Paul Krugman's article in Sunday's New York Times is generating a lot of talk. Krugman points out that a lot of jobs considered "white collar" are subject to automation and are currently being outsourced. From this point he extrapolates that "education is not the answer", but instead the answer is to give more bargaining power to unions.
Over at Restoring Dignity To The Law, J-Dog emphasizes that although increasing education may have led to a better life 40 years ago, the same may not hold true now. He also mentions that education has shrinking economic returns. Over at Law School Tuition Bubble, Matt also references the article.
Is Krugman right? Should we just encourage our kids to be janitor with strong unions instead of going to college? More below.
First of all, I will suggest that the division of "blue collar" vs. "white collar" jobs is is archaic and mostly meaningless in today's economy. There are "blue collar" jobs that consist of a person sitting in an office in front of a screen punching in a code. There are "white collar" jobs that require a person to go out and take soil samples in the mud.
A more useful metric - and the stand in for what I think Krugman was really referring to - is to classify jobs as to their ease of automation (and considering that the ease of automation is always increasing). That is, I will postulate that all jobs - absolutely all - can be automated to a greater or lesser degree and at a greater or lesser cost, given time and development. Instead what we should look at is the cost and difficulty differential of automating the job. For example, take the UPS guy. Instead of a UPS guy, we could automate the system using self-guided trucks leaving from the warehouse with packages with RF-ids that are automatically delivered to a building's automated reception. From there, robots could read the RF-ids and they could be routed to the recipient's location. We can pretty much do this now, but the cost would be enormous. It is much more efficient and cost effective to just have a human deliver packages using the UPS truck.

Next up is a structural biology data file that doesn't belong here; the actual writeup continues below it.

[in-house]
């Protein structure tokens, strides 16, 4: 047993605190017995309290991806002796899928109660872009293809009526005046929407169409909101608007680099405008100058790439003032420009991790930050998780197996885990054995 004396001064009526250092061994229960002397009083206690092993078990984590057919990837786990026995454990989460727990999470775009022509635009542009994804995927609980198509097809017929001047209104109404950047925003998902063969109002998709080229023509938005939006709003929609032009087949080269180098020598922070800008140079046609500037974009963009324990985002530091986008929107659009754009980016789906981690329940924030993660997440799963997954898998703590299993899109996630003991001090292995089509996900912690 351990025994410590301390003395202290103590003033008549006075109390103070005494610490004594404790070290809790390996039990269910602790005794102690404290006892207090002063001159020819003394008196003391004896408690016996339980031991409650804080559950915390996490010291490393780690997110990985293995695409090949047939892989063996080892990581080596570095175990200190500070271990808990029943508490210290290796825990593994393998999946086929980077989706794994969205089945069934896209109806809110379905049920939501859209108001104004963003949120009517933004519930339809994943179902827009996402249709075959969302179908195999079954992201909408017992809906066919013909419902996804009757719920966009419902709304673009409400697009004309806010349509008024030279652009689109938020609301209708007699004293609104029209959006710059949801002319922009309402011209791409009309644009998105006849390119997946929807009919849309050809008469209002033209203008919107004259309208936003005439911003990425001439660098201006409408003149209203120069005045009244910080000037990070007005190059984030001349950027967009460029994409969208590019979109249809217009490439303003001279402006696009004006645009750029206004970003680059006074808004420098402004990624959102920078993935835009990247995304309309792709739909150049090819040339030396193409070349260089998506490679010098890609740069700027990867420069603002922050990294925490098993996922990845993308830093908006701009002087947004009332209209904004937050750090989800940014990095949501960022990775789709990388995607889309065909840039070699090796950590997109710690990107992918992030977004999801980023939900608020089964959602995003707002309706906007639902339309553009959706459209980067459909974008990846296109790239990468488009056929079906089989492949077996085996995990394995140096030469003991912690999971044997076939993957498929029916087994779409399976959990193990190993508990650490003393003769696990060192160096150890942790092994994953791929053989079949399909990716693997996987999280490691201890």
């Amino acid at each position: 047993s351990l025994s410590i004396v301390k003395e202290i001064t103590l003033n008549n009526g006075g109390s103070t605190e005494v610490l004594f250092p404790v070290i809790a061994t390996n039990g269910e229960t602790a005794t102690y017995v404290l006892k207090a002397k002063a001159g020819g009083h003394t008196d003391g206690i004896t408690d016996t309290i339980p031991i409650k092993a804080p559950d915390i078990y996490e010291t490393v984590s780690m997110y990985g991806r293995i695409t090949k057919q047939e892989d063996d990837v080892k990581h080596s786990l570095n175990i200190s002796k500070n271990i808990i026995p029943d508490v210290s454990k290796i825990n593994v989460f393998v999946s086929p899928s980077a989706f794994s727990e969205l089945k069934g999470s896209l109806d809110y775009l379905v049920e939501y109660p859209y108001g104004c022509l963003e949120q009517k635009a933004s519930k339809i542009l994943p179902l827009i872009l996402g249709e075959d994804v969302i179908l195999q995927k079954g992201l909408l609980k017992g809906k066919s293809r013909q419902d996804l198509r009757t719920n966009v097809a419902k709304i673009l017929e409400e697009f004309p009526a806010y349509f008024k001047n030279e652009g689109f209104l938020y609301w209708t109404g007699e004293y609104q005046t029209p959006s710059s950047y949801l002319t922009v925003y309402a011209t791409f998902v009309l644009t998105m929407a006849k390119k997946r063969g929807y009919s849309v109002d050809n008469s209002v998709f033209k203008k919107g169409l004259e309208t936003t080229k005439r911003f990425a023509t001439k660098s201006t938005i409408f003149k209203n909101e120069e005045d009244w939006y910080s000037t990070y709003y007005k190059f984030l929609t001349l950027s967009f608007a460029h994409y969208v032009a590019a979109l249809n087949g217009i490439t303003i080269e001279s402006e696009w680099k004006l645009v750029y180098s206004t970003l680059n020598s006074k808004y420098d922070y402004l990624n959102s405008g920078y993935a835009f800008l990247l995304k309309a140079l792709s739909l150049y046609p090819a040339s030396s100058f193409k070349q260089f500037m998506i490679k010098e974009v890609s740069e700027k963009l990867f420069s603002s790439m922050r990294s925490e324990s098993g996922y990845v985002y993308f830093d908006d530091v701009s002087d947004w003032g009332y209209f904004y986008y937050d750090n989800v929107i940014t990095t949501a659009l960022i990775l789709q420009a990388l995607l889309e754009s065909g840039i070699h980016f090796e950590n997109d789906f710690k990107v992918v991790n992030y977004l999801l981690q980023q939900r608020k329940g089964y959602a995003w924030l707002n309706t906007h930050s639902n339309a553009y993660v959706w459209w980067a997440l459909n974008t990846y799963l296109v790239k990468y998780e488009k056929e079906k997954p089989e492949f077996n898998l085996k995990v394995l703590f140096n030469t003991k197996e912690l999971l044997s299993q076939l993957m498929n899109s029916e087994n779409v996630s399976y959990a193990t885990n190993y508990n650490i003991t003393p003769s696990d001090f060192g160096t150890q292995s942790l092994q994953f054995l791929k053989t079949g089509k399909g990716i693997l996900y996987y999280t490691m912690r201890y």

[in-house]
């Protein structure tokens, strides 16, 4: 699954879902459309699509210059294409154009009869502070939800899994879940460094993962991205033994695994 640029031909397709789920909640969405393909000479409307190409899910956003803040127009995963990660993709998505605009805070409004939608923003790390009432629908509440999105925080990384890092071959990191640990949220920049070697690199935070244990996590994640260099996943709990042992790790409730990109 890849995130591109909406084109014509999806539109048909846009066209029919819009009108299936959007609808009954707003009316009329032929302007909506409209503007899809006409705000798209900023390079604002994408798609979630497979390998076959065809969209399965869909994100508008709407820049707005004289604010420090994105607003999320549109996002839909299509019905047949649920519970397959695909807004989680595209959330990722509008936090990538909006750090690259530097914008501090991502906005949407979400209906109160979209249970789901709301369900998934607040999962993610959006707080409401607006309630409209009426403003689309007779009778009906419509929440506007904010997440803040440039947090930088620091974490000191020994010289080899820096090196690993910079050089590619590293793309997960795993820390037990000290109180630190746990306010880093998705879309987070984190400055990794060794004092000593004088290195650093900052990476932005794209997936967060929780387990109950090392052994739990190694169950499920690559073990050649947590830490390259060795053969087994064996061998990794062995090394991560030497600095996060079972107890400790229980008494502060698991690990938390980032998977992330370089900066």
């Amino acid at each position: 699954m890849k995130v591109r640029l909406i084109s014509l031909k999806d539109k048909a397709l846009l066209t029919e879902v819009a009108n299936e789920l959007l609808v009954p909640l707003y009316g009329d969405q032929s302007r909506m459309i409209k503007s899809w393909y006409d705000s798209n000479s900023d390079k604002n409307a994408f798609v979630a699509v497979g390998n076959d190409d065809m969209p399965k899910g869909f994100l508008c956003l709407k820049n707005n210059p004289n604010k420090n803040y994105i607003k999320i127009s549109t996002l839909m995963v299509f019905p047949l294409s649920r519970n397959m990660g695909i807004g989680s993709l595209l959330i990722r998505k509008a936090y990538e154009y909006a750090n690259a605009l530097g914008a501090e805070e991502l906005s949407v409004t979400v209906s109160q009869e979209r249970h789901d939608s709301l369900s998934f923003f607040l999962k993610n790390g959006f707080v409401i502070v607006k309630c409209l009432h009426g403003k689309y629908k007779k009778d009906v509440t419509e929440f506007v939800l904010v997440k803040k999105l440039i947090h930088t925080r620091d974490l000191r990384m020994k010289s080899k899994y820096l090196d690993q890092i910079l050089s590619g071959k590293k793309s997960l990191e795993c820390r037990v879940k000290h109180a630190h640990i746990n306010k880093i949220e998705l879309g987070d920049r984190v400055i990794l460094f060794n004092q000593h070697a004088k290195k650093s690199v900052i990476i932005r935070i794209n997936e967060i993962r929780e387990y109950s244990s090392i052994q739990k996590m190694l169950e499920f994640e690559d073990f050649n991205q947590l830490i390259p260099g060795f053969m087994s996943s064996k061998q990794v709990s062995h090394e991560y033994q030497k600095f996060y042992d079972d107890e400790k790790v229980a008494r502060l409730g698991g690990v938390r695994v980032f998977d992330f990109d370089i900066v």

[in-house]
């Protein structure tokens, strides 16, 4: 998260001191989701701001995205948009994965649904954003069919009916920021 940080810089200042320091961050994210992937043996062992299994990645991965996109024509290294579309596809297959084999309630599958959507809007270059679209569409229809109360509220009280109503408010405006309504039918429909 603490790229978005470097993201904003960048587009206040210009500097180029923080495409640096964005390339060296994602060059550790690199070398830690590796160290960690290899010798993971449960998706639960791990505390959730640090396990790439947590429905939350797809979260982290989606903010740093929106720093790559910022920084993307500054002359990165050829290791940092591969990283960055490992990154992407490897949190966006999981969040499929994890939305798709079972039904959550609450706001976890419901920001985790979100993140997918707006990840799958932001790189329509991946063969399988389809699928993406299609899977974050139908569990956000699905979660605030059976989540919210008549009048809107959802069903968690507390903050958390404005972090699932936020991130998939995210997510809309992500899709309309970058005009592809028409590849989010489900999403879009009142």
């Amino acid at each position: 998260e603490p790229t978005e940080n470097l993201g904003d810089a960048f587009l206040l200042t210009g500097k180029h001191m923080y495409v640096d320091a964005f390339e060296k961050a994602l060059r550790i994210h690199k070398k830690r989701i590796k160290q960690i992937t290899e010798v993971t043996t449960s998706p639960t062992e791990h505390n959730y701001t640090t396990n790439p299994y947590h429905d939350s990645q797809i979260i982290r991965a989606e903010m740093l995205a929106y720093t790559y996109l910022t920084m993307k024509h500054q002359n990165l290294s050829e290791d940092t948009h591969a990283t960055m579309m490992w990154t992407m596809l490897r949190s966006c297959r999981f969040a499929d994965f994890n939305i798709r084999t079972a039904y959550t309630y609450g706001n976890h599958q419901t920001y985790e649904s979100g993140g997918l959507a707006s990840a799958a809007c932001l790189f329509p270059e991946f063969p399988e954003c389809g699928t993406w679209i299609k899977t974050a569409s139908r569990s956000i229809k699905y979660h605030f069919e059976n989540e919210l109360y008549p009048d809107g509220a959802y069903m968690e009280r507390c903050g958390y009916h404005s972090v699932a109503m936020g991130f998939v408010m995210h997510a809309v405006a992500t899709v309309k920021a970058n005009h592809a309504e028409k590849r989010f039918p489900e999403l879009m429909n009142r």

Conversely, a checkout person at a grocery store is much nearer the "automation-point" than the UPS guy. There are already self-checkouts in many grocery stores and store adoption and user comfort are increasing.
Additionally, for many jobs in the publishing industry, we passed the automation point long ago. For example, we don't need a lot of English majors to spell check and grammar check new books - computers have been able to quickly do the work for us for years.